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A Fleeting Phenomenon: The “Uncontacted” Tribe

Header: Getty Images

Last November, an assortment of beautiful photographs, taken from high above the Amazon Jungle was released to the public. The images allow us to see the world before our own; a glimpse into our past; a quick dichotomic vision of our historic collective achievement as humans. The pilot and the anthropologists on board both knew—from previous trips to the area in 2008—that they had better keep a good distance from the target if they didn’t want to get arrows shot at them.

The pictures they were able to take revealed another distant look at a truly primitive civilization that is still untouched by modern influence and technology—living today as if it was the Stone Age.

There are an estimated 100 “uncontacted” tribes around the world. Located mostly in South America, Africa, the Indian Ocean and Papua New Guinea. The existence of these precious “uncontacted” or “isolated” tribes are being threatened by the illegal industry that constantly creeps into their protected territory.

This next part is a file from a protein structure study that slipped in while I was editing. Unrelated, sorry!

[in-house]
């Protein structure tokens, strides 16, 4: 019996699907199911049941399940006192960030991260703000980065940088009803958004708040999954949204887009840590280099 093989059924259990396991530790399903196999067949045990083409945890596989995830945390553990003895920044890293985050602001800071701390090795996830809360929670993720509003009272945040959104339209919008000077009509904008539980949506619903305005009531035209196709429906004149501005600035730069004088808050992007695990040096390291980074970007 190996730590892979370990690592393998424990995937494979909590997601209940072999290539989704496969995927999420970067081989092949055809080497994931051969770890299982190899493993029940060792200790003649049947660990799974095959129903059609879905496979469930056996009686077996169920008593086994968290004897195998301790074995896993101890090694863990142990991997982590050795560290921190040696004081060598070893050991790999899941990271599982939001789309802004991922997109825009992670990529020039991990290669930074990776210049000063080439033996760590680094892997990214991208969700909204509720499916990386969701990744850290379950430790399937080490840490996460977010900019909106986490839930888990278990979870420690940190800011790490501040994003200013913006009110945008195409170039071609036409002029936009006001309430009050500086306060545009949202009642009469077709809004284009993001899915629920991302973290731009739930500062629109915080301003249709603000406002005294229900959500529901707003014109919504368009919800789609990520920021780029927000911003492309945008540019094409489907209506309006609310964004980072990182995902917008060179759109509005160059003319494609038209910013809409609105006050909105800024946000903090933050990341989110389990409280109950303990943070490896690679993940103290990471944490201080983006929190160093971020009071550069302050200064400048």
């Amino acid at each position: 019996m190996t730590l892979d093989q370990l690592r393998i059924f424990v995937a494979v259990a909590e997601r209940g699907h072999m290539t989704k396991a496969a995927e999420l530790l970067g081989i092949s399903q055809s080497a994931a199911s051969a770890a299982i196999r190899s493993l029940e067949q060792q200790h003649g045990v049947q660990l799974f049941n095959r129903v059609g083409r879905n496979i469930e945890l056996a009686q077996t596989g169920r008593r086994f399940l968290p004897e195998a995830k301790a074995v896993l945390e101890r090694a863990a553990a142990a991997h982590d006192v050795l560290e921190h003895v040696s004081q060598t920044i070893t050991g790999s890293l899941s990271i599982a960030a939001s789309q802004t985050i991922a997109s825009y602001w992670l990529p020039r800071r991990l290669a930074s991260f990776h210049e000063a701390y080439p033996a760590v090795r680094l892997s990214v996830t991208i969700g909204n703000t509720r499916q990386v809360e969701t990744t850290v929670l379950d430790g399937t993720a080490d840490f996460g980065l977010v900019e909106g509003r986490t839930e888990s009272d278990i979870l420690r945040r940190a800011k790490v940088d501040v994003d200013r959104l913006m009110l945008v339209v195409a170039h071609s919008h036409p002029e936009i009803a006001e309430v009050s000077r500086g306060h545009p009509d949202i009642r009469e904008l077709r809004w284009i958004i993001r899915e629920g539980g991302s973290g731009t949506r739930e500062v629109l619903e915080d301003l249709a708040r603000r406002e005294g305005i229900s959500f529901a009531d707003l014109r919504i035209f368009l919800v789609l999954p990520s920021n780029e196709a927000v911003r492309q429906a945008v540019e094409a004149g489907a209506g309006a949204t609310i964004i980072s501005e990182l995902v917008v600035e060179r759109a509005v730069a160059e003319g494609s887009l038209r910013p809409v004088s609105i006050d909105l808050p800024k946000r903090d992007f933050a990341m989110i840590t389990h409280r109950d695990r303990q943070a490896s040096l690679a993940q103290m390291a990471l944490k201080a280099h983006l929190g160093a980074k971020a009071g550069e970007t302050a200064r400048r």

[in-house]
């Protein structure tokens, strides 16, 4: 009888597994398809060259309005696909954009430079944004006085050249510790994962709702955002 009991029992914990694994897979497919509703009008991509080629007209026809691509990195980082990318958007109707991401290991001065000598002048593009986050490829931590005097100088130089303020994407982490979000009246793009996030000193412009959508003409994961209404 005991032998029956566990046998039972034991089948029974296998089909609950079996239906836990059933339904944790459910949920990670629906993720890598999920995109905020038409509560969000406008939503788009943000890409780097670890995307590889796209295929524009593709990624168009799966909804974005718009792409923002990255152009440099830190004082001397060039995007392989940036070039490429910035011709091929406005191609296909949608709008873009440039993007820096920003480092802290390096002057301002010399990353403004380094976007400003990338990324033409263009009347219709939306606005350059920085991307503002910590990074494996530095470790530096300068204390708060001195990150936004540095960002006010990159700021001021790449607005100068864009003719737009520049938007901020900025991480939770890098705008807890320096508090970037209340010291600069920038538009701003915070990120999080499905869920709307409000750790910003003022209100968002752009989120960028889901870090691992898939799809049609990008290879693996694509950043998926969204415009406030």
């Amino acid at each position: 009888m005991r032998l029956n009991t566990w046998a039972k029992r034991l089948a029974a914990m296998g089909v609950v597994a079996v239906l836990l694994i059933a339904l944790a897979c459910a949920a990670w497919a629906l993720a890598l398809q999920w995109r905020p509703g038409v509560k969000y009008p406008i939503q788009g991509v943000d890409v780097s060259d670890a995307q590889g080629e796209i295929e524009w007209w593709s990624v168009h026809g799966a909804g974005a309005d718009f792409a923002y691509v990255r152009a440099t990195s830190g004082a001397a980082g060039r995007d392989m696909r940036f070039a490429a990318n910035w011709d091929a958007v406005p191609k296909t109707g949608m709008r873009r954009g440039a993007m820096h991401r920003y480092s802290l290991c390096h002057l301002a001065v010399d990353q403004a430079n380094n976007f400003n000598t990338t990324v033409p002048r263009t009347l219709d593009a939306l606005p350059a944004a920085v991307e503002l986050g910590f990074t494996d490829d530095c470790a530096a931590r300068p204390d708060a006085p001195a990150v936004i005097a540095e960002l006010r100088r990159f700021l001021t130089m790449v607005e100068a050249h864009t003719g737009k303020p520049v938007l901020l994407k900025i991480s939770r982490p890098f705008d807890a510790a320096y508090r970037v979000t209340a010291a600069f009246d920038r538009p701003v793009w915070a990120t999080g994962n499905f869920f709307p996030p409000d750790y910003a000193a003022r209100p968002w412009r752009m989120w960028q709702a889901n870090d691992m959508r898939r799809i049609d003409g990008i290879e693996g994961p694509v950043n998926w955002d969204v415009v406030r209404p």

Here are a few of the photos that were taken:

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BBC/Survival International

Those who say no

After the tsunami in 2004, Indian government officials went to North Sentinel Island, a small isolated island that’s a part of the Andaman and Nicobar Islands in the Indian Ocean. They were going there to survey the damage done in the area and also to grasp the opportunity to check up on the locals.

The Sentinelese people are thought to be direct descendants from the first migrations from Africa. They have been living virtually uninterrupted for 60,000 years. They have rejected and threatened all colonial and industrial contact, keeping their secrets locked away from the rest of the world. In 2006, two fishermen got a little bit too close to the island and they ended up dead.

The human safari

Not too far away from North Sentinel Island, on South and Middle Andaman Islands—two of the three major islands—a tribe called the Jarawa has had their land cut in half by a controversial road. Unlike the isolated Sentinelese who have fiercely waded off contact from the surrounding islands, the Jarwari tribe was unable to keep up with the expanding local economy and expansion of settlement.

Much like other tribes on the main islands, like Great Andamanese and the Onge, they have opened up to allow modern conveniences to assist their lives.

In 1999 and 2006, the Jarawa suffered outbreaks of measles – a disease that has wiped out many tribes worldwide following contact with outsiders.
–Survival International
Related on the web:
Andaman Trunk Road: The greatest sin
• Shame of the human safaris: Tourists pay for jungle drive…
Baby’s Killing Tests India’s Protection of an Aboriginal Culture

The Andaman Trunk road opened in 1997 and it connects the many islands of the archipelago. Unfortunately, as these pictures show, the area quickly became a tourist attraction.